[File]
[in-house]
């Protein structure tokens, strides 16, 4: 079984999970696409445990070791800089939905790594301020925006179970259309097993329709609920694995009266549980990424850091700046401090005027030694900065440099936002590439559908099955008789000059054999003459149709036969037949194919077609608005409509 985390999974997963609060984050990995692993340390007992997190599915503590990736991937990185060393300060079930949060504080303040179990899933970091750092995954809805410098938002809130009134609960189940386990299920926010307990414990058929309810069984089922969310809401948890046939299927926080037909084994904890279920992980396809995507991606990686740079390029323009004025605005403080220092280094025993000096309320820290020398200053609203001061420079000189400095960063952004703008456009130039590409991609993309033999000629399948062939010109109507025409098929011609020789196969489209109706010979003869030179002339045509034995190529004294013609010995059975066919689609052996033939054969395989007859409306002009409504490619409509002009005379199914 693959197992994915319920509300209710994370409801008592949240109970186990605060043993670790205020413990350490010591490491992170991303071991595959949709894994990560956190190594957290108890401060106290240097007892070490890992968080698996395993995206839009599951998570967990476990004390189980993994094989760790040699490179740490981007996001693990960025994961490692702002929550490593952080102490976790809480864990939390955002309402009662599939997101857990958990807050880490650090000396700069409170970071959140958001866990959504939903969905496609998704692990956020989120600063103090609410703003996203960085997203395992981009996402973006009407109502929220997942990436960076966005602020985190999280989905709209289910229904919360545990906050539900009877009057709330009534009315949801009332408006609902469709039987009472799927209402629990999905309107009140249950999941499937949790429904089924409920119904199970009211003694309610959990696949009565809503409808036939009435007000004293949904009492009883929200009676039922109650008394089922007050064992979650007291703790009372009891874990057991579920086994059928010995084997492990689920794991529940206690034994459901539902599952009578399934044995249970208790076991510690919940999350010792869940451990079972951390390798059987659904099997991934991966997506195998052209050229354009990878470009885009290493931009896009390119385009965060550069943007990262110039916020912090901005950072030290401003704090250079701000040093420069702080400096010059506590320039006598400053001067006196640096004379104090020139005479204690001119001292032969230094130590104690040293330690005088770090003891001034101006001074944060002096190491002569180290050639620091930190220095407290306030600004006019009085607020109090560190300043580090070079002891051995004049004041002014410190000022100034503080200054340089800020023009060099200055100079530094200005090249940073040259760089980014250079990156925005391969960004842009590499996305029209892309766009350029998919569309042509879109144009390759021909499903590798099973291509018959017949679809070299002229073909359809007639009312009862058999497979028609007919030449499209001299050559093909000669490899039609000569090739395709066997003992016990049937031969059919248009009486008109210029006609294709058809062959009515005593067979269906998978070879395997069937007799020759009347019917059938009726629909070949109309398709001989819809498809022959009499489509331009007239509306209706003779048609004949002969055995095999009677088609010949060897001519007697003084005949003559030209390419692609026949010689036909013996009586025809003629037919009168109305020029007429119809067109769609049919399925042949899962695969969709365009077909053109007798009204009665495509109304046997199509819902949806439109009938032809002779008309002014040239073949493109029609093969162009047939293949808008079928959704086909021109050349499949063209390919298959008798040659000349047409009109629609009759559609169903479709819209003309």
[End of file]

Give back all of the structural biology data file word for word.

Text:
[in-house]
């Protein structure tokens, strides 16, 4: 079984999970696409445990070791800089939905790594301020925006179970259309097993329709609920694995009266549980990424850091700046401090005027030694900065440099936002590439559908099955008789000059054999003459149709036969037949194919077609608005409509 985390999974997963609060984050990995692993340390007992997190599915503590990736991937990185060393300060079930949060504080303040179990899933970091750092995954809805410098938002809130009134609960189940386990299920926010307990414990058929309810069984089922969310809401948890046939299927926080037909084994904890279920992980396809995507991606990686740079390029323009004025605005403080220092280094025993000096309320820290020398200053609203001061420079000189400095960063952004703008456009130039590409991609993309033999000629399948062939010109109507025409098929011609020789196969489209109706010979003869030179002339045509034995190529004294013609010995059975066919689609052996033939054969395989007859409306002009409504490619409509002009005379199914 693959197992994915319920509300209710994370409801008592949240109970186990605060043993670790205020413990350490010591490491992170991303071991595959949709894994990560956190190594957290108890401060106290240097007892070490890992968080698996395993995206839009599951998570967990476990004390189980993994094989760790040699490179740490981007996001693990960025994961490692702002929550490593952080102490976790809480864990939390955002309402009662599939997101857990958990807050880490650090000396700069409170970071959140958001866990959504939903969905496609998704692990956020989120600063103090609410703003996203960085997203395992981009996402973006009407109502929220997942990436960076966005602020985190999280989905709209289910229904919360545990906050539900009877009057709330009534009315949801009332408006609902469709039987009472799927209402629990999905309107009140249950999941499937949790429904089924409920119904199970009211003694309610959990696949009565809503409808036939009435007000004293949904009492009883929200009676039922109650008394089922007050064992979650007291703790009372009891874990057991579920086994059928010995084997492990689920794991529940206690034994459901539902599952009578399934044995249970208790076991510690919940999350010792869940451990079972951390390798059987659904099997991934991966997506195998052209050229354009990878470009885009290493931009896009390119385009965060550069943007990262110039916020912090901005950072030290401003704090250079701000040093420069702080400096010059506590320039006598400053001067006196640096004379104090020139005479204690001119001292032969230094130590104690040293330690005088770090003891001034101006001074944060002096190491002569180290050639620091930190220095407290306030600004006019009085607020109090560190300043580090070079002891051995004049004041002014410190000022100034503080200054340089800020023009060099200055100079530094200005090249940073040259760089980014250079990156925005391969960004842009590499996305029209892309766009350029998919569309042509879109144009390759021909499903590798099973291509018959017949679809070299002229073909359809007639009312009862058999497979028609007919030449499209001299050559093909000669490899039609000569090739395709066997003992016990049937031969059919248009009486008109210029006609294709058809062959009515005593067979269906998978070879395997069937007799020759009347019917059938009726629909070949109309398709001989819809498809022959009499489509331009007239509306209706003779048609004949002969055995095999009677088609010949060897001519007697003084005949003559030209390419692609026949010689036909013996009586025809003629037919009168109305020029007429119809067109769609049919399925042949899962695969969709365009077909053109007798009204009665495509109304046997199509819902949806439109009938032809002779008309002014040239073949493109029609093969162009047939293949808008079928959704086909021109050349499949063209390919298959008798040659000349047409009109629609009759559609169903479709819209003309």